Second man dies in Queensland floods as hopes fade for missing teenager

A second person has died during flooding in south-east Queensland with some communities still isolated three days after more than 50cm of rain fell on the Wide Bay Burnett region.

Police say a 52-year-old man’s body was found on Tuesday hours after he disappeared when his boat overturned in flood waters while he was looking for stock with two female family members near Tiaro, south of Gympie.

His relatives made it to safety but the man became the second person to die in the floods caused by remnants of tropical cyclone Seth dumping torrential rain on the region.

“Queensland police can confirm the body of a man who went missing in flood waters near Tiaro earlier today has been located,” the force said in a statement on Tuesday afternoon.

The body of a 22-year-old man was found in a submerged ute on Saturday while police also hold “grave fears” for a 14-year-old girl who has been missing for three days.

Krystal Cain was last seen by her father after they abandoned their flooded car near the Burnett Highway at Booubyjan in the early hours of Saturday morning.

Water police, divers, volunteers and helicopters have been scouring the flood plain for any sign of the teenager but police commissioner Katarina Carroll said the search may eventually be scaled back.

“We have experts that advise on this, that people can only survive a certain [number of] days,” she saidon Tuesday. “It may be scaled down but certainly it has been an extraordinary amount of searching going on for that child.”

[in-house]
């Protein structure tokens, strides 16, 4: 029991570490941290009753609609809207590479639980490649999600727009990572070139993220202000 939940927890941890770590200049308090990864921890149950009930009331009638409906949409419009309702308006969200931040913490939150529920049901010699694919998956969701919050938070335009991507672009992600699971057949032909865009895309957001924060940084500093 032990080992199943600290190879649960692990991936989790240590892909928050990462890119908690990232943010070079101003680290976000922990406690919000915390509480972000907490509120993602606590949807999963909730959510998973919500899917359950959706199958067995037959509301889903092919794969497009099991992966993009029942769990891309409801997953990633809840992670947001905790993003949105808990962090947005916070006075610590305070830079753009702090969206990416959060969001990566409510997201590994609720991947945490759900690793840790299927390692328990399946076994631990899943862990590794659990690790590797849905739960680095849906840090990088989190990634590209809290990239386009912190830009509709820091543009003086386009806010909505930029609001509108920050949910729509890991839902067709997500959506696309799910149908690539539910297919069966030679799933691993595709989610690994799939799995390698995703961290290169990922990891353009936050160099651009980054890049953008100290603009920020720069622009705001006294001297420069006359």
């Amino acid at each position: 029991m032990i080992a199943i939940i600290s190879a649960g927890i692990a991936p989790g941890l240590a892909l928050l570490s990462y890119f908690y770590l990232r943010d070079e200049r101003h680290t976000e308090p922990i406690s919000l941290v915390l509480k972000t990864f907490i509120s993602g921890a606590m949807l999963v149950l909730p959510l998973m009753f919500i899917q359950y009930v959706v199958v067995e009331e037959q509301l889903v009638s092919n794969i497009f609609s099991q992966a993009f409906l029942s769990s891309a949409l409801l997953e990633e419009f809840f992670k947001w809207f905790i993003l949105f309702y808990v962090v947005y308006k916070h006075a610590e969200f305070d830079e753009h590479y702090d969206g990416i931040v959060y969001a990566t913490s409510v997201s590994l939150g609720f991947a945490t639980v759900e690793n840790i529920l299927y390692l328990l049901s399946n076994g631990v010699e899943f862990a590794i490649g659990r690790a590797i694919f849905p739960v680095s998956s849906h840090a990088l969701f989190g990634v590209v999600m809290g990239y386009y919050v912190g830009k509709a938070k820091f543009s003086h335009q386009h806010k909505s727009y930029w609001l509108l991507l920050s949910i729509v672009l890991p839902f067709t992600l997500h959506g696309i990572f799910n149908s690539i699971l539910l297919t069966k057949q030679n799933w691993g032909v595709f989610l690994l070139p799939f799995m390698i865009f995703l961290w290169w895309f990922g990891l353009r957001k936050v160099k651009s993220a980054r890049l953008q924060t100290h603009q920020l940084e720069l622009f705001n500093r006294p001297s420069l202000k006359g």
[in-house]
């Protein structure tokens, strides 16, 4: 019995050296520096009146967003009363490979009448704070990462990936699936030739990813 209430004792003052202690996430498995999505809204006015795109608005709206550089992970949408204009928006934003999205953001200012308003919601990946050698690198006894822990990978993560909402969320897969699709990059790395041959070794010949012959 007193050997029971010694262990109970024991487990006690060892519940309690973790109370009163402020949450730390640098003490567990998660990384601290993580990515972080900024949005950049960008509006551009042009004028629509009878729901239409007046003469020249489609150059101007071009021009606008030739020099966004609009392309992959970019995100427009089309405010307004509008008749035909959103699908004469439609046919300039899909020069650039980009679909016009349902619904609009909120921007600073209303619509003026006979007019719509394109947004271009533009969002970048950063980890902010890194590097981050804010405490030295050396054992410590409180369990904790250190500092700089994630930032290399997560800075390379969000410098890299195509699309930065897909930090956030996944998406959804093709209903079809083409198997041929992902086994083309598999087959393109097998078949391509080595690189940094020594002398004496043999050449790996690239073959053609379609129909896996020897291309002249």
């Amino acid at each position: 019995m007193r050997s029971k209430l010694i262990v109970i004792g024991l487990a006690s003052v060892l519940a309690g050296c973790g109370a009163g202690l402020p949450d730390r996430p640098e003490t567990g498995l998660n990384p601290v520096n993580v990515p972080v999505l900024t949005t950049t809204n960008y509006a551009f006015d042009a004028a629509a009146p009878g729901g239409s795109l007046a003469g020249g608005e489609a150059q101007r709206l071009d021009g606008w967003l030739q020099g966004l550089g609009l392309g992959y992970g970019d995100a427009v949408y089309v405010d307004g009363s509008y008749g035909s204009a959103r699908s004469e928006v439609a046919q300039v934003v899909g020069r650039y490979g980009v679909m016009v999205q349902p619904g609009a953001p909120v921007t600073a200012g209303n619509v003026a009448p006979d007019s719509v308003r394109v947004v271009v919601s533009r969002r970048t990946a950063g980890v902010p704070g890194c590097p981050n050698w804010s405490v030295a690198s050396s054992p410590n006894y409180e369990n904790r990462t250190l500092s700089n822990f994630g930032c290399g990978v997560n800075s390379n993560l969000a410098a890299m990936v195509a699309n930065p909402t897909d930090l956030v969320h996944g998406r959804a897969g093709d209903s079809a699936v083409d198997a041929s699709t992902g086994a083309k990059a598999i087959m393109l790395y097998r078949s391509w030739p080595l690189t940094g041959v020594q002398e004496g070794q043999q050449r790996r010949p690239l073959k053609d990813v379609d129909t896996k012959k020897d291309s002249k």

Carroll added: “Can I please ask ‘Do not go into flood waters, don’t cross those causeways, at all. The message is always: if it’s flooded, forget it. Don’t go into any flooded rivers at the moment, it is still flooding, and as you can see tragedy can strike at any time. So please don’t wander around into those waters until it completely subsides.”

The Queensland premier, Annastacia Palaszczuk, said 30 homes and 50 businesses had been damaged by floodwaters with the city of Maryborough hardest hit.

A broken valve in the stormwater drain system allowed flood waters to bypass the city’s flood levee and surge up through the drains when the Mary River peaked at 9.96 metres on Monday night.

Police revoked an emergency declaration for Maryborough on Tuesday but roads are closed and people are being warned to stay away from flood-affected areas after a number of rescues overnight.

The Maryborough mayor, George Seymour, said the Granville Bridge connecting the east and west of the city was significantly damaged and roads near Glenwood had been destroyed and some communities remain isolated.

“There are places we haven’t been able to access yet,” he said. “I think there’ll be significant damage in places where you have 700mm of rain and in a day you’re going to have road damage.”

Residents affected by the disaster will be able to access disaster grants of $180 for individuals and up to $900 for a family of five funded by the state and federal governments.

Low-interest loans of up $250,000 will be available for primary producers and small businesses impacted by the floods.


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